Commencing at a point on the Western boundary of Upper Harbour Street, the said point being most east¬erly corner of lands registered at Volume 514 Folio 12; thence south westerly along the southern boundary of the said lands registered at Volume 514 Folio 12 to its most southerly corner, thence south westerly on a straight line to a point on the eastern boundary of the main road leading from Wakefield to Falmouth that said point being due east of south eastern corner of lands registered at Volume 931 Folio 166 in the name of Seivwright Building Supplies Limited at the bottom of Market Street and includes both sides of Market Street; then northerly along Market Street to the earth drain then in a westerly direction following and including the earth drain to the Montego Bay to Falmouth main road, then in a south westerly direction along the said main road to the point in line with the southern bound¬ary of the cemetery, at the foot of Wellington Street, thence due north crossing the abovementioned Montego Bay to Falmouth main road to a point on the coastline at Half Moon Bay; thence generally, southerly, south easterly, north easterly and south easterly, along the coastline, and including all jetties, to the north eastern corner of lands registered at Volume 205 Folio 76 in the name of the Trelawny Parish Council; thence south westerly along the southern boundary of the said lands registered at Volume 205 Folio 76 to its westerly across Upper Harbour Street to the point to commencement, being lands situated at Falmouth in the parish of Trelawnv.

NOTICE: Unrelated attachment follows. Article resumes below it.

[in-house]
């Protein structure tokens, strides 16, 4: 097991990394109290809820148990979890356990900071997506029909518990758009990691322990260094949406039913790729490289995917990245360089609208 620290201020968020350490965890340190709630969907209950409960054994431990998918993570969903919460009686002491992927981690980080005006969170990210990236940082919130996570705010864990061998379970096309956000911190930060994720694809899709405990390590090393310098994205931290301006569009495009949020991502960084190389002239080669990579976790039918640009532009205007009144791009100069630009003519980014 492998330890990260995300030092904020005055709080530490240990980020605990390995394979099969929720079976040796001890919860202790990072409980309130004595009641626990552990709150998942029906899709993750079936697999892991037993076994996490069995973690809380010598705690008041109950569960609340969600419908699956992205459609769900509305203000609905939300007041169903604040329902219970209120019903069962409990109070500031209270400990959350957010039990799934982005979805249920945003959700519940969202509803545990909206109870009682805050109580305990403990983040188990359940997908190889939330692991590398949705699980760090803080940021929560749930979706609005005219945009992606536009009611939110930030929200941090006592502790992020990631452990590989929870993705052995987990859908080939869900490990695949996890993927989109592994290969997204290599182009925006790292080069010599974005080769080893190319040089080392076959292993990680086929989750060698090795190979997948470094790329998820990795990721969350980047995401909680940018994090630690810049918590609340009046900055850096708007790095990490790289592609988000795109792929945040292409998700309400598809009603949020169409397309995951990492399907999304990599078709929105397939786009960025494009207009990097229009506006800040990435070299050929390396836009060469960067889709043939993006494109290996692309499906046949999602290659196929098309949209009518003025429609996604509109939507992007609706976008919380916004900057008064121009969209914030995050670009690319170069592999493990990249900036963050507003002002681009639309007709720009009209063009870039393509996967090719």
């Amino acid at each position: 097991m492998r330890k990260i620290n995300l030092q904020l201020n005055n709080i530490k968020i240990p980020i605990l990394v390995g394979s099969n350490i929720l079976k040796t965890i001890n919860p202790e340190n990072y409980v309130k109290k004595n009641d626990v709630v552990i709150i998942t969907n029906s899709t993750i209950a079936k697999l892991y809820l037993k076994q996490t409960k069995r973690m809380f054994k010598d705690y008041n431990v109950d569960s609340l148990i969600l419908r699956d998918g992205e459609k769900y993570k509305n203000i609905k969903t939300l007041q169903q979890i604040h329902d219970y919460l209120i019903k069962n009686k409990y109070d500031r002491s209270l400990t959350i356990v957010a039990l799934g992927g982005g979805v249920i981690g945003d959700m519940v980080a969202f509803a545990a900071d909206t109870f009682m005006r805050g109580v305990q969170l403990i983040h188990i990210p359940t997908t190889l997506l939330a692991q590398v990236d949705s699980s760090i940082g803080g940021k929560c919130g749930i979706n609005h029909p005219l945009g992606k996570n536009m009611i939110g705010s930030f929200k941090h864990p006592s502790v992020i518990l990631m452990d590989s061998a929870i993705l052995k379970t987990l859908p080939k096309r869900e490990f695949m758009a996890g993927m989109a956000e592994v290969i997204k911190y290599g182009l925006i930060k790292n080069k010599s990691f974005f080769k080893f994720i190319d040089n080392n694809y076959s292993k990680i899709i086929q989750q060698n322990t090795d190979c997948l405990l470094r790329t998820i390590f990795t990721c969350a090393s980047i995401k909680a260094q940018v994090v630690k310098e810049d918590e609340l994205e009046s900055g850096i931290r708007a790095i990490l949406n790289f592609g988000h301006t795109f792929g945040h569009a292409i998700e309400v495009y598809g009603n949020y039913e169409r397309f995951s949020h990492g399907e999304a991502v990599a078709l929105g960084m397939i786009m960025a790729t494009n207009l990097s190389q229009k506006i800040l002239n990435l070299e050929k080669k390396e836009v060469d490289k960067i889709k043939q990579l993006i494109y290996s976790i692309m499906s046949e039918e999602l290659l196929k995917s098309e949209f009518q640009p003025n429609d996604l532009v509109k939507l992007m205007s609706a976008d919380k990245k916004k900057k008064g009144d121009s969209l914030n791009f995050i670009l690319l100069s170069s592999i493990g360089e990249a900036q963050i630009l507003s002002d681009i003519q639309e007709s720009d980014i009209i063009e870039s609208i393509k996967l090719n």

Falmouth is the capital of the parish of Trelawny, which is on the north side of western Jamaica, and it is essential that we know the origin of Trelawny in order to understand the history of Falmouth.